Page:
“The number might indicate some successes. For example, we stormed a counterfeiting factory and confiscated 100,000 pieces of counterfeited products. However, the factory reopened the very next day because according to Chinese regulations we can only confiscate counterfeited products but not counterfeiting equipment.”

He added that Chinese Customs offices are the gates at which counterfeiters could be stopped. However, Customs officials demand foreign companies pay holding fees if they wish to examine suspect products.

“Last week they notified me that Chinese Customs found 23,000 pieces of counterfeit Oakley products and asked us to pay $26,000 to hold them for investigation,” the security chief said. “Many smaller companies that cannot afford the holding fee sometimes just have to let counterfeits go through.”

According to data published by the U.S. Customs Service, 66% of the counterfeits found in U.S. ports in 2003 came from China. In the first half of 2004, 1,488 batches of counterfeit Chinese products with a combined value of over $37 million (58% of all the counterfeits found in U.S. ports) were interdicted.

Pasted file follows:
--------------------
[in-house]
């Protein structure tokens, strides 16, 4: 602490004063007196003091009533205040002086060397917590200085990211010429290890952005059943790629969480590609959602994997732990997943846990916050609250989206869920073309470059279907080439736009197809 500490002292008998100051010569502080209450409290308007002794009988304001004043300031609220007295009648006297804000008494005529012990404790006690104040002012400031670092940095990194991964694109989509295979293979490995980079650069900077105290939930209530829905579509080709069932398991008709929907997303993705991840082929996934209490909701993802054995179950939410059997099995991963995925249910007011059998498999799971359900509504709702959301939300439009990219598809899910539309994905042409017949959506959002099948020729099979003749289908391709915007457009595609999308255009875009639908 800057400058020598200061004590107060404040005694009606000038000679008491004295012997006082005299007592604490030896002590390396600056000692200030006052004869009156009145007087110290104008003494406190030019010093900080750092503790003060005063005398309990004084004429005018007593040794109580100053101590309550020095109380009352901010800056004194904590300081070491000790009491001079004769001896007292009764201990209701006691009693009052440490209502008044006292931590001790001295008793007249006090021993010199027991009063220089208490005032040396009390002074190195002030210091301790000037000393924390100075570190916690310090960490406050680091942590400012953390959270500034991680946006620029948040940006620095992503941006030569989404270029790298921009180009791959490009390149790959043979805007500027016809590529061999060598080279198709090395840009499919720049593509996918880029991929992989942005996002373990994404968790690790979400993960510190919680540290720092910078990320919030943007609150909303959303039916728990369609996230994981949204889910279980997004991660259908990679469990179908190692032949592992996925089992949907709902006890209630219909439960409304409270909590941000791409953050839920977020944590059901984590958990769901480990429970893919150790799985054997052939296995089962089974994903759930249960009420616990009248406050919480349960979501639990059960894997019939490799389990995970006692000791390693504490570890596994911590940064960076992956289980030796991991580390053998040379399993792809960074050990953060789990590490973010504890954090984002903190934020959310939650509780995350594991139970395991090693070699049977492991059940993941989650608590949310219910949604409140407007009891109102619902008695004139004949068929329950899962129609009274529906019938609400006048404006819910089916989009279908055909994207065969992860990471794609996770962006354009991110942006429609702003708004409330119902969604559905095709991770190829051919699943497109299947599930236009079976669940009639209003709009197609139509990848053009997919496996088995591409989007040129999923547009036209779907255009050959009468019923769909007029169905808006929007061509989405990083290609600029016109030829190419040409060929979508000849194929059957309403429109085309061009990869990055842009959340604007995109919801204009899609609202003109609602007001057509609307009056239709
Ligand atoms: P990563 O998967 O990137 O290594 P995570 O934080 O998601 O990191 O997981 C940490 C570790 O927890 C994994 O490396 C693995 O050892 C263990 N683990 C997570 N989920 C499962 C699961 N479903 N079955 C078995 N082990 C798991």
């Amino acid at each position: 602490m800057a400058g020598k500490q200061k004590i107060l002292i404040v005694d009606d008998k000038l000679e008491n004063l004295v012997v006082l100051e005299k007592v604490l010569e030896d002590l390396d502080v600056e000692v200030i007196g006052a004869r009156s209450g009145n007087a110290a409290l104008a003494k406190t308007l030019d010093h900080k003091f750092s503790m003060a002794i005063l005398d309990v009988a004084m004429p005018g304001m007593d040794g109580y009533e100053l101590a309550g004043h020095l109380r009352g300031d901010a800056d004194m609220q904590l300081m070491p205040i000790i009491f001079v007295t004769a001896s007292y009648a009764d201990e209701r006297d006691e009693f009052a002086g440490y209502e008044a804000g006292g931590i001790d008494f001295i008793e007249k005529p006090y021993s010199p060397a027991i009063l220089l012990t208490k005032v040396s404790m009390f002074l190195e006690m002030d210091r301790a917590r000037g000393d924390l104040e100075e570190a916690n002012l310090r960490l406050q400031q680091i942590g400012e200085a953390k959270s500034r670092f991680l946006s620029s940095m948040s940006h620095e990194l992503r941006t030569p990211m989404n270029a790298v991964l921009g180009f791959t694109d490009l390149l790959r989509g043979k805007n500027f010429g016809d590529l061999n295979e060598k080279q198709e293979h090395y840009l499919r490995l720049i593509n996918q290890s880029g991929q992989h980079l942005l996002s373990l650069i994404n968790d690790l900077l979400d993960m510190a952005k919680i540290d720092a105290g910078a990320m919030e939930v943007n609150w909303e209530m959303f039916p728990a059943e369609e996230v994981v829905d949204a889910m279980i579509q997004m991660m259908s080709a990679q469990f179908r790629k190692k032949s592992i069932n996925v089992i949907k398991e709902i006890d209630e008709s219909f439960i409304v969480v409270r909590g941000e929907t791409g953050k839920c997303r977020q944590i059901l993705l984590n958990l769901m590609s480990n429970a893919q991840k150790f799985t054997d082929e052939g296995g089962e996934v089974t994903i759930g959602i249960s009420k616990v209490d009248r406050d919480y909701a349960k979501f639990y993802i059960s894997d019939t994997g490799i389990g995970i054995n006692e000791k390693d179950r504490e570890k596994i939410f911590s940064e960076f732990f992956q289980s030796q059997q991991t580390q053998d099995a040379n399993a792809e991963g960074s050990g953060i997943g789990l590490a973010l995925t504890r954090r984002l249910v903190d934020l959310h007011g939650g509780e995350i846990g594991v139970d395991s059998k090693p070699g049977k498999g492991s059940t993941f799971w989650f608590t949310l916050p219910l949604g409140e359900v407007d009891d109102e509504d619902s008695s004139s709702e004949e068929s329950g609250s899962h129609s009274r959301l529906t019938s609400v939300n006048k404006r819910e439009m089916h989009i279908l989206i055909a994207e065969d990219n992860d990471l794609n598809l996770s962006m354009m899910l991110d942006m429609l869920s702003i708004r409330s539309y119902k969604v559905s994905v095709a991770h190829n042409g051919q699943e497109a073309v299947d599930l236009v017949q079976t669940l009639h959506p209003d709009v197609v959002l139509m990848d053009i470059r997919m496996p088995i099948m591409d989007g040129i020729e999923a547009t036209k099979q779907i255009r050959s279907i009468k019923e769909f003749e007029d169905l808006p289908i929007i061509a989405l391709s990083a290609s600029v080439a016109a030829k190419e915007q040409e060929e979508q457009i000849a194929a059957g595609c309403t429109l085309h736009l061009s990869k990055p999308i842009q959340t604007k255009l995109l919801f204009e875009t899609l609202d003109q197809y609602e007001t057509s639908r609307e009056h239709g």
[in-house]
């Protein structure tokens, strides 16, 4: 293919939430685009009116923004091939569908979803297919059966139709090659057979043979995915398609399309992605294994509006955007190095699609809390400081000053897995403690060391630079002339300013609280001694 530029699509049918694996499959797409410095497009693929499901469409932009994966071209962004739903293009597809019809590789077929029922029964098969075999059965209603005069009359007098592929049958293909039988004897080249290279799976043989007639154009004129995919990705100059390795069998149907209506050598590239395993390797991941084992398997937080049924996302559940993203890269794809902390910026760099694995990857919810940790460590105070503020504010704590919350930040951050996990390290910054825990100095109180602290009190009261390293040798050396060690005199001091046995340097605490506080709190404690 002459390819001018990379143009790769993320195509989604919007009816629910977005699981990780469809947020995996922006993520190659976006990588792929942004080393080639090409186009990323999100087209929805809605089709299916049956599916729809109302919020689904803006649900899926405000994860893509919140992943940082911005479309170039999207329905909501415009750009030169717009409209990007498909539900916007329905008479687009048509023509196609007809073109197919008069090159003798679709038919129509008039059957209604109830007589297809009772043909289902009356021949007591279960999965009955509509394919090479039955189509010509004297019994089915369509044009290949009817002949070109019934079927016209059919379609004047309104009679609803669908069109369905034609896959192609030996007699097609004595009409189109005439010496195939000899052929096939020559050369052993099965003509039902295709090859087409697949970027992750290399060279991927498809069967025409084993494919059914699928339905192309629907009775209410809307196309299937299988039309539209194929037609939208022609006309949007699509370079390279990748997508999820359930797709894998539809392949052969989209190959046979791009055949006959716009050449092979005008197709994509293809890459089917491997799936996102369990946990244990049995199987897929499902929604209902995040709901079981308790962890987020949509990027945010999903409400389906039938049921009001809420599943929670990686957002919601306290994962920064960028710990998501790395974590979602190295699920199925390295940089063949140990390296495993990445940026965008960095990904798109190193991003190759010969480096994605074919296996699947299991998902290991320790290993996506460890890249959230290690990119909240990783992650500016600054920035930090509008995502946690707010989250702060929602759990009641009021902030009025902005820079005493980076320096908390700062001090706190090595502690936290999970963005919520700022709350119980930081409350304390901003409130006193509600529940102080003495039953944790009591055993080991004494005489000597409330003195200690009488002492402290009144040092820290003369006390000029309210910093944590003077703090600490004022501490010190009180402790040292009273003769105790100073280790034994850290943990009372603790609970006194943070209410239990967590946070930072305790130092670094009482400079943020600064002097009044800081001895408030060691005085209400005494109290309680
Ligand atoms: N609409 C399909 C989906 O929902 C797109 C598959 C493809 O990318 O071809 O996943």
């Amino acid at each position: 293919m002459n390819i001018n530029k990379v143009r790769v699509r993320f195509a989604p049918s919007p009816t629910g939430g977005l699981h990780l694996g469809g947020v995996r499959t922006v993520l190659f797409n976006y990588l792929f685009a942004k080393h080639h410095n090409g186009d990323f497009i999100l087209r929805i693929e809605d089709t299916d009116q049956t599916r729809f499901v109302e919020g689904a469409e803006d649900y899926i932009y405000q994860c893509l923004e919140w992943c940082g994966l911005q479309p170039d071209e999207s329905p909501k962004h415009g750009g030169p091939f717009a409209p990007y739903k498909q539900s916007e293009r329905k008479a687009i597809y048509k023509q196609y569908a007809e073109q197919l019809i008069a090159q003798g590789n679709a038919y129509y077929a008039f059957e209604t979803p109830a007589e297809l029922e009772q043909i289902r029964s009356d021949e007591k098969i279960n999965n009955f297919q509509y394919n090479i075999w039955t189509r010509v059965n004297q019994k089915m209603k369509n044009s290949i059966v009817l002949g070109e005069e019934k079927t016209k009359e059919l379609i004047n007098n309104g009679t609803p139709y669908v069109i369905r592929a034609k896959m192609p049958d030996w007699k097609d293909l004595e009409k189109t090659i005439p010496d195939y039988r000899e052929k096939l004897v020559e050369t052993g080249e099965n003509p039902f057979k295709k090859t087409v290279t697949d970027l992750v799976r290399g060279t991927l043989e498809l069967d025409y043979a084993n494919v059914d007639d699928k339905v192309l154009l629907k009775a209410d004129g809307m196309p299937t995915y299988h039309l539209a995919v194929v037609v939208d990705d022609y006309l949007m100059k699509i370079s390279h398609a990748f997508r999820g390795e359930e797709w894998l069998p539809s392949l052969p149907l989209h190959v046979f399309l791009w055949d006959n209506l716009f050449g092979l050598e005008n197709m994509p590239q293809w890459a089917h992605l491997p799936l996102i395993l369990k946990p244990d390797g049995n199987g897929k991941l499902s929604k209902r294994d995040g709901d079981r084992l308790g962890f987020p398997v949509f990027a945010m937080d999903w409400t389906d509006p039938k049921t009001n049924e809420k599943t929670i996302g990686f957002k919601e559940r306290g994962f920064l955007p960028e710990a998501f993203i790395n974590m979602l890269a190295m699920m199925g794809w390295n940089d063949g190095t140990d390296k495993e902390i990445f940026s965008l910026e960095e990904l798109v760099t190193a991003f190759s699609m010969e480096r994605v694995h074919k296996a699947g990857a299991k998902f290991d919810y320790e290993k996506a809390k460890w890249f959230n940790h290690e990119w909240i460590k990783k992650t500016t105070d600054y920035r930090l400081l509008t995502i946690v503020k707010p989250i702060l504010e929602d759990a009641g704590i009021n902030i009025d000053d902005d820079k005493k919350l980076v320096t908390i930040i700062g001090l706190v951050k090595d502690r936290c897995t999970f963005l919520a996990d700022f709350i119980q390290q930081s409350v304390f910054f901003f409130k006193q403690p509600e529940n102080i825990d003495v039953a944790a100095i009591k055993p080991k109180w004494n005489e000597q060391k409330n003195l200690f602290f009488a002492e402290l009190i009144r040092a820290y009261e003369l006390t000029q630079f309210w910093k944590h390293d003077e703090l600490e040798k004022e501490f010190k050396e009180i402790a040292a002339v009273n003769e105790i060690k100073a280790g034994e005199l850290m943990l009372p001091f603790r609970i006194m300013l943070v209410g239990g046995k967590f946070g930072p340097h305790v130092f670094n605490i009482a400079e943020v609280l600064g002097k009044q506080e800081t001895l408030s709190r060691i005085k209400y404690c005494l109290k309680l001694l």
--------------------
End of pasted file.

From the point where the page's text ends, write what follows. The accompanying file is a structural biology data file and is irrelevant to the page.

In a meeting with the U.S. Commerce Secretary and Trade Representative last April, Chinese Vice-Premier Wu Yi promised to reduce IP violations in China and impose criminal penalties on those engaged in the production, storage, sales and exporting of counterfeit products. The Supreme Court and Supreme Procurators of China are expected to publish interpretations before the end of this year.

The U.S. official at the International Anti-Counterfeiting Coalition Conference said that China is the frontline for combating counterfeiting and the focus of the Office of the U.S Trade Representative (USTR). The U.S. demands that China implements the IP agreement on trade-related aspects of intellectual property rights.

In the “Special 301 Report” published by the USTR last May, China was listed because of the high amount of counterfeit products produced within its borders. The U.S. official said that they would reevaluate the special report next year to see if China has fulfilled its promises.

Click here to read the original article in Chinese

Chinese Version | About Us | Contact Us |  Email EditorEmail Webmaster
Copyright 2004 - The Epoch Times